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Modeling of avalanche release processes

 

Models can help us to better understand the driving parameters of avalanche release. But they always need to be calibrated and validated against field data in order to be applicable in practice.

 

Snow is a material with a very complex microstructure and whose properties are strongly heterogeneous at different spatial scales. Besides, snow properties such as density, strength, depth, etc. are generally linked. Hence, in field and laboratory experiments related to snow and avalanche science, it is often hard to precisely control all the parameters driving the phenomenon which is studied. This complicates our task of understanding avalanche release processes.

Models can thus help us to better understand the driving parameters of avalanche release, first since each parameter is well controlled and second since purely homogenous conditions can be simulated, which is not the case in the field. However, a model, as efficient as it can be, will always need to be calibrated and validated against field data in order to be applicable in practice.

We use two main kinds of models: Continuous models based on the finite element method and discontinuous models based on the discrete element method.

 

Finite element method (FEM)

The finite element method allows computing numerically the behavior of complex materials, if this material can be assumed as continuous at the scale of the simulation.

Skier stability

The skier stability index, as it implemented in SNOWPACK takes into account the overload due to a skier on the weak layer assuming a homogenous snowpack. However, it does not take into account the individual mechanical properties of the overlying slab layers which can induce a so-called “bridging effect” i.e. an increase of stability if a hard slab prevents the transmission of the additional stress due to the skier on the WL. Simulations using the FEM (Figure 1a) showed that this additional stress can decrease by a factor 2 if this effect is taken into account. Based on these results a new skier stability index is currently tested before being implemented into SNOWPACK.

Onset of crack propagation: evaluation of the critical length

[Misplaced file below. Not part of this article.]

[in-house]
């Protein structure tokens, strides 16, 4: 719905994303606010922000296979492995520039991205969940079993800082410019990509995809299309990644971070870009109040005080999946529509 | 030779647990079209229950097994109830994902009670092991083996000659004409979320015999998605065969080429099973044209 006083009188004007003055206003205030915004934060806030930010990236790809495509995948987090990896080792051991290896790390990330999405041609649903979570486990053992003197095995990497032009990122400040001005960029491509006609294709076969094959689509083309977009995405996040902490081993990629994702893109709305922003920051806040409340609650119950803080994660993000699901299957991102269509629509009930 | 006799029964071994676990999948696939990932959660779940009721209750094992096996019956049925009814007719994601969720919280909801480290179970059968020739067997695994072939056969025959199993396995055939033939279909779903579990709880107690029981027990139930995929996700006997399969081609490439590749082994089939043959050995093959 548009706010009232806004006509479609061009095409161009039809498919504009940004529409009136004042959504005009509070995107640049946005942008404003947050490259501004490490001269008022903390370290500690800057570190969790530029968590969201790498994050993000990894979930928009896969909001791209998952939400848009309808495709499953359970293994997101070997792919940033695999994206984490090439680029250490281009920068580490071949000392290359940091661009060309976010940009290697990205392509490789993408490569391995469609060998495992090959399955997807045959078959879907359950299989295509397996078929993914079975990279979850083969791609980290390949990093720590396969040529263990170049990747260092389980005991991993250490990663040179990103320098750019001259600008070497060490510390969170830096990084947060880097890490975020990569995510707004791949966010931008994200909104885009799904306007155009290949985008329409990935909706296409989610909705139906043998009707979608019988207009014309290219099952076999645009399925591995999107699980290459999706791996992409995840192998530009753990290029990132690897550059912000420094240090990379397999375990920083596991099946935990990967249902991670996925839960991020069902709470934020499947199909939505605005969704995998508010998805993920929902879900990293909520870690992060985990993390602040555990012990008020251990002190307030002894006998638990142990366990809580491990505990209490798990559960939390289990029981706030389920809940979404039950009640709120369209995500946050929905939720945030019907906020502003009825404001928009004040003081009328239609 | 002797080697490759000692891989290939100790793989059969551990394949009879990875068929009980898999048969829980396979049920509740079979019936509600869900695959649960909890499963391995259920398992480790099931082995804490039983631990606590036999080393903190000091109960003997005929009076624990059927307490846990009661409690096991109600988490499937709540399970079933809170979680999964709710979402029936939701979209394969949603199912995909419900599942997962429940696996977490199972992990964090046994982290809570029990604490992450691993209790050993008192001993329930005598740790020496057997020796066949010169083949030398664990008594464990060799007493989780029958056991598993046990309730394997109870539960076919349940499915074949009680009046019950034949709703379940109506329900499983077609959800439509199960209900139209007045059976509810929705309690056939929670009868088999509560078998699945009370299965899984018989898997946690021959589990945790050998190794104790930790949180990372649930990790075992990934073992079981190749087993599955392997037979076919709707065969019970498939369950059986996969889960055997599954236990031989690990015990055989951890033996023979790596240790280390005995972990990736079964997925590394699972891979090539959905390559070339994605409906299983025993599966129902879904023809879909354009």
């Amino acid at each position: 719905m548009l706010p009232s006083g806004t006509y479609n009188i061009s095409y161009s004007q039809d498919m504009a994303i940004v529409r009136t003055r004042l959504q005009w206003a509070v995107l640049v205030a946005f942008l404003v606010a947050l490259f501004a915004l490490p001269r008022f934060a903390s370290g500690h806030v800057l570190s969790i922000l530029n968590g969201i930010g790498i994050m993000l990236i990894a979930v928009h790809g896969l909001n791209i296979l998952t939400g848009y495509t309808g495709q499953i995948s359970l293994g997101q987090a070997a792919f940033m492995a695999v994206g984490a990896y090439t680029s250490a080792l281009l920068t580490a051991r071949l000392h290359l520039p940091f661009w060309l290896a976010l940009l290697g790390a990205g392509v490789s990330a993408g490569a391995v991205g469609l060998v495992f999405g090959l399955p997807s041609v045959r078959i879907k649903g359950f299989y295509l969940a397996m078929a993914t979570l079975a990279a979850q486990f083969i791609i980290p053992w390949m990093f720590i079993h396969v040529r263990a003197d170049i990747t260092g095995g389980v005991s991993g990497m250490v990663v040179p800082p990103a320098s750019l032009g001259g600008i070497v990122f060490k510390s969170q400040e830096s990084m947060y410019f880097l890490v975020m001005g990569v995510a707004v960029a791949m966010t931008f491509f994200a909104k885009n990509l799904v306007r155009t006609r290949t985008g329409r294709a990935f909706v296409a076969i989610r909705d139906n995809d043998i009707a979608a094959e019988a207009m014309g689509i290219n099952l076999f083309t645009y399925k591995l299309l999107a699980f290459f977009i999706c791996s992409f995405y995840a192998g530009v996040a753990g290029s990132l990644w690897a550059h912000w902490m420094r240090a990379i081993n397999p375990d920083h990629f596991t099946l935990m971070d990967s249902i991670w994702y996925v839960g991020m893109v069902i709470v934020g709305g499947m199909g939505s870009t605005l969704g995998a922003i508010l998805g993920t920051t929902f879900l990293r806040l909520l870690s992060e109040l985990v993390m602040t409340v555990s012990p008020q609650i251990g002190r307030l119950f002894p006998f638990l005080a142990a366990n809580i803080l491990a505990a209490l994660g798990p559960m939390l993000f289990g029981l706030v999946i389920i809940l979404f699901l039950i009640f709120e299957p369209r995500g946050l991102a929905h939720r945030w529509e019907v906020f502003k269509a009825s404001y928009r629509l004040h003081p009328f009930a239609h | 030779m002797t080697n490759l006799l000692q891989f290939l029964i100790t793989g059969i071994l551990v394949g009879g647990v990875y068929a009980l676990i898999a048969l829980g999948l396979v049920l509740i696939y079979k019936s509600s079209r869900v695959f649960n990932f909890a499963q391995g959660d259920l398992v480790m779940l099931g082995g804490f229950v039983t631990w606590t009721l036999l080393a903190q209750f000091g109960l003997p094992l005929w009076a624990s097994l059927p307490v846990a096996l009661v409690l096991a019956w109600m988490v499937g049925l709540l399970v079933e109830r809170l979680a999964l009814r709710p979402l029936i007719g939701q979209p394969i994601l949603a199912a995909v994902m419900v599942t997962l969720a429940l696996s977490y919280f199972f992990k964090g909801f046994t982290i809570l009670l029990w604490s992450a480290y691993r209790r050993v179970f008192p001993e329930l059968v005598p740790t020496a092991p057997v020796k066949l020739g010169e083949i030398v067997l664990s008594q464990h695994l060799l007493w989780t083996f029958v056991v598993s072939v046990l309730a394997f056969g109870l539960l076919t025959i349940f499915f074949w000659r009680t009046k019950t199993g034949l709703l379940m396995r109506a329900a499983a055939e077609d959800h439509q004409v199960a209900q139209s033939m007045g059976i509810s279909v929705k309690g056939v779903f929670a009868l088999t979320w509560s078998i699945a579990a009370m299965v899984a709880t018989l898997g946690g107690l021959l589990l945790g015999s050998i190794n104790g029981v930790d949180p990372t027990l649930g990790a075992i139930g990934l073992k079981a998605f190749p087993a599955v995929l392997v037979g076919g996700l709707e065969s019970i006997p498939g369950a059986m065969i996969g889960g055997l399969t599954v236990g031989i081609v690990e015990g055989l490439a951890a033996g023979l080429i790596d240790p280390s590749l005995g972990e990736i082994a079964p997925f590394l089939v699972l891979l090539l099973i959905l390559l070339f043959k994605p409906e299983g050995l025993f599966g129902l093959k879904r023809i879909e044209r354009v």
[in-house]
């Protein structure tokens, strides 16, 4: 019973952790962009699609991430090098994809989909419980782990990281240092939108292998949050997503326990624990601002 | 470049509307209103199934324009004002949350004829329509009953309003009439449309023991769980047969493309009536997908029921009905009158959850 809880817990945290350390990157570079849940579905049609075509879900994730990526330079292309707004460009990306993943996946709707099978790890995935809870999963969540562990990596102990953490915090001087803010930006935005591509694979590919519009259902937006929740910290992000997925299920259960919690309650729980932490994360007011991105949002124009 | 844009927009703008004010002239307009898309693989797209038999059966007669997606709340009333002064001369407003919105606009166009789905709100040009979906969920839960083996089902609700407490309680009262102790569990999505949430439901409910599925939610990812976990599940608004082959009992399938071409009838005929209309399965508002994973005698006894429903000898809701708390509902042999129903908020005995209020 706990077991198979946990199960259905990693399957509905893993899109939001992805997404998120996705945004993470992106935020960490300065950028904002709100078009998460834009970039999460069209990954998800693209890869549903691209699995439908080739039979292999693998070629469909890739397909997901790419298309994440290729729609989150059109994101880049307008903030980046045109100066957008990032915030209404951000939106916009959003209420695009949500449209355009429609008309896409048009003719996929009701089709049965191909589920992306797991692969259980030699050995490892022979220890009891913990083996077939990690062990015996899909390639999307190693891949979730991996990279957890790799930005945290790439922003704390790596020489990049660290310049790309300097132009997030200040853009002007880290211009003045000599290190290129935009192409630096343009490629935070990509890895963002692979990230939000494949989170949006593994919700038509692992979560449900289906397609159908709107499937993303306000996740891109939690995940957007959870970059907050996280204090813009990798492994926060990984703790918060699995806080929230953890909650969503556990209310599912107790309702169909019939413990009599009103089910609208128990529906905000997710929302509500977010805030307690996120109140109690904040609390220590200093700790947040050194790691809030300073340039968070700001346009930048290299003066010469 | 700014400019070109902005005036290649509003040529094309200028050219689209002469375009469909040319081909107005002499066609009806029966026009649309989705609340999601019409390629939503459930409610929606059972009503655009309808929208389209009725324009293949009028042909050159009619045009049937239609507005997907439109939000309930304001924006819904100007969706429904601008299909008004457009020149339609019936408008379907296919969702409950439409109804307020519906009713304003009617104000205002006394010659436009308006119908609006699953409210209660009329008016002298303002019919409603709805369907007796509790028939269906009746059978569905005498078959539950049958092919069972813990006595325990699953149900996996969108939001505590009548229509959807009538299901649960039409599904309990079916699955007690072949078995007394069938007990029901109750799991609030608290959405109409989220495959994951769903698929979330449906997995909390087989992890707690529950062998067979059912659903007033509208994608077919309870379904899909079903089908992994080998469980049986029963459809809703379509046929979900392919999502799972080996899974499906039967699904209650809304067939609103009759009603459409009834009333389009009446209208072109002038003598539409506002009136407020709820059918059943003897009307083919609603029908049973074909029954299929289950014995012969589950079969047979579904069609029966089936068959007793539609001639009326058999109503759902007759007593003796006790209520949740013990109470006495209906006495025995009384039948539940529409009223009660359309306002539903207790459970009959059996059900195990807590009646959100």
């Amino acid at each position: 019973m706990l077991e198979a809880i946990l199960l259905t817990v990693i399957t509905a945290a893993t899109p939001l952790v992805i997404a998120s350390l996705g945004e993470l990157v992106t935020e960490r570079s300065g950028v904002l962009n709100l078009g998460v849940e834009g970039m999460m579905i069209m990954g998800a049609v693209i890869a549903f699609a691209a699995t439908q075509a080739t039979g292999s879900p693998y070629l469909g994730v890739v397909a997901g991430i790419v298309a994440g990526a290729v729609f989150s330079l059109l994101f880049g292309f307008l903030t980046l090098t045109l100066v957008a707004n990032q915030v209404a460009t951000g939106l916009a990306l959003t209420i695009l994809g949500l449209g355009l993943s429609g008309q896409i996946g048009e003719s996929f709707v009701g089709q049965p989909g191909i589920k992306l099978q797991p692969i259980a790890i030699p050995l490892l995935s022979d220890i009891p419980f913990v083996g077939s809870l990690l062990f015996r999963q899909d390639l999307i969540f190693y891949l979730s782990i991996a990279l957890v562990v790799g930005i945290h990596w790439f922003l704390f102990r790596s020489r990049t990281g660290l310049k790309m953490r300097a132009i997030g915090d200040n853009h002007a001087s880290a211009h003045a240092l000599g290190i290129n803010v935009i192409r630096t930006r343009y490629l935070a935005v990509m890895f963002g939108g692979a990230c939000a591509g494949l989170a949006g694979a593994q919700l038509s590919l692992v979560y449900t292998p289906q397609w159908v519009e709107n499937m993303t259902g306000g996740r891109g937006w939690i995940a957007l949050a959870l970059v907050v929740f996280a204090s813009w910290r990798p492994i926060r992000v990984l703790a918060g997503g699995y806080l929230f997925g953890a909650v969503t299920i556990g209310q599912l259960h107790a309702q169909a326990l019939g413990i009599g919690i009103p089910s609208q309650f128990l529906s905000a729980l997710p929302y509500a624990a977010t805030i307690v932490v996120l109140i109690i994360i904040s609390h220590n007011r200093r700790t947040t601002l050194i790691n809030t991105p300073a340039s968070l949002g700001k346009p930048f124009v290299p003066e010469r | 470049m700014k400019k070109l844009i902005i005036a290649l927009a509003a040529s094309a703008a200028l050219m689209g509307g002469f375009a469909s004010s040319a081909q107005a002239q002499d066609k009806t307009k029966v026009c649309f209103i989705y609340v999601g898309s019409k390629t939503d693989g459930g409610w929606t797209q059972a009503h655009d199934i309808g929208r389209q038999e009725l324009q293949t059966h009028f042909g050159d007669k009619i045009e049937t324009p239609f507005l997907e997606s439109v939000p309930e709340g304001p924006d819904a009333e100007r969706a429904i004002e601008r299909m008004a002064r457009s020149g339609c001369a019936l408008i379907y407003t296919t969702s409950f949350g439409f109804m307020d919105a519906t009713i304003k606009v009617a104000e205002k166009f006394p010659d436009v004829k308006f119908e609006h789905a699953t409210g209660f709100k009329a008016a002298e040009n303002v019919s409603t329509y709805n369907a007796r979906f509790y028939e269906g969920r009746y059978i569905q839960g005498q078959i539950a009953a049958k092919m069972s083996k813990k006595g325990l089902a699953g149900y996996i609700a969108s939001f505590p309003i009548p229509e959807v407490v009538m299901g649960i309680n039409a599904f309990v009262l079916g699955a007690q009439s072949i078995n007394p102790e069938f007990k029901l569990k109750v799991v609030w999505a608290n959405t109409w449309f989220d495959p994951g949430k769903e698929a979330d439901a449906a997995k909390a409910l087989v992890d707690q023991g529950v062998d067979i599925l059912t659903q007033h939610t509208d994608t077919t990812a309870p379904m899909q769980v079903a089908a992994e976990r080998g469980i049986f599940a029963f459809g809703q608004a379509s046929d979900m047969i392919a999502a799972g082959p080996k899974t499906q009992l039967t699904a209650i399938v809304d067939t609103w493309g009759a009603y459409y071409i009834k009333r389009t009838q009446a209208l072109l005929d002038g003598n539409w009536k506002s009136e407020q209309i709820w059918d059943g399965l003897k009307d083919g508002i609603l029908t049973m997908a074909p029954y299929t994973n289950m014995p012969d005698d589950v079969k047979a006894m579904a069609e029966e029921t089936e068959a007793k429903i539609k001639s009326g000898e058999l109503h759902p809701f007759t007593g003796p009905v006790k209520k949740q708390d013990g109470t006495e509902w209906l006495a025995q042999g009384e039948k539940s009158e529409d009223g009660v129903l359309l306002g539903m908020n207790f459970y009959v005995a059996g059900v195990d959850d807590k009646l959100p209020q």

The propagation saw test allows evaluating the size of the initial crack in the WL necessary for the onset of crack propagation but also how far this crack can propagate. The FEM is thus used to study the influence of snowpack properties on the stress distribution in the WL and the slab assuming a preexisting crack (Figure 1b,c and movie 1) in order to better understand those processes.

Influence of spatial variability on slope stability

In order to take into account the important spatial variability of the mechanical properties of the WL at the slope scale, we use the FEM to model a slope with heterogeneous properties of the strength of the WL (Movie 2). This variability induces a reduction of the stability (knock-down effect) compared to the case of a homogeneous slope. Some work is currently undergoing to take those effects into account in SNOWPACK.

 

Discrete Element Method (DEM)

One of the main drawbacks of the finite element method is that is assumes a continuous material and generally a linear elastic behavior. Hence, it might give an interesting first insight of the mechanical processes at play, in an engineering point of view. However, to go deeper in the analysis, the porosity of snow as well as the failure behavior at the grain scale which induces the brittle character of snow needs to be accounted for.

This can be done by using the discrete element method, which is grain-based and allows simulating the behavior of any granular material by solving dynamic equations for each grain and assessing a contact law between the grains (including cohesion).

Failure criterion of weak snow layers

We perform mixed-mode shear-compression loading tests on different types of WLs (Figure 1a) until failure using the discrete element method which allows mimicking the high porosity of snow. These simulations, together with similar experiments made on real WLs in the cold laboratory using a shear apparatus (Figure 1b) will help find more accurate failure criterion for weak snowpack layers.

Crack propagation

Today, our understanding of the dynamic phase of crack propagation as well as fracture arrest propensity is still very limited. However, these processes strongly affect the potential avalanche release size and thus, the avalanche danger. For instance, it is not uncommon to perform measurements with widespread crack propagation on one day, while a few days later, with very little change to the snowpack, crack propagation does not occur anymore. Thus far, there is no clear theoretical framework to interpret such observation, and it is not clear how and which snowpack properties affect crack propagation. To shed more light on this issue we perform numerical propagation saw tests using the DEM and study the effect of the different system parameters on the crack propagation velocity as well as on the propagation distance (Movie 3).

 

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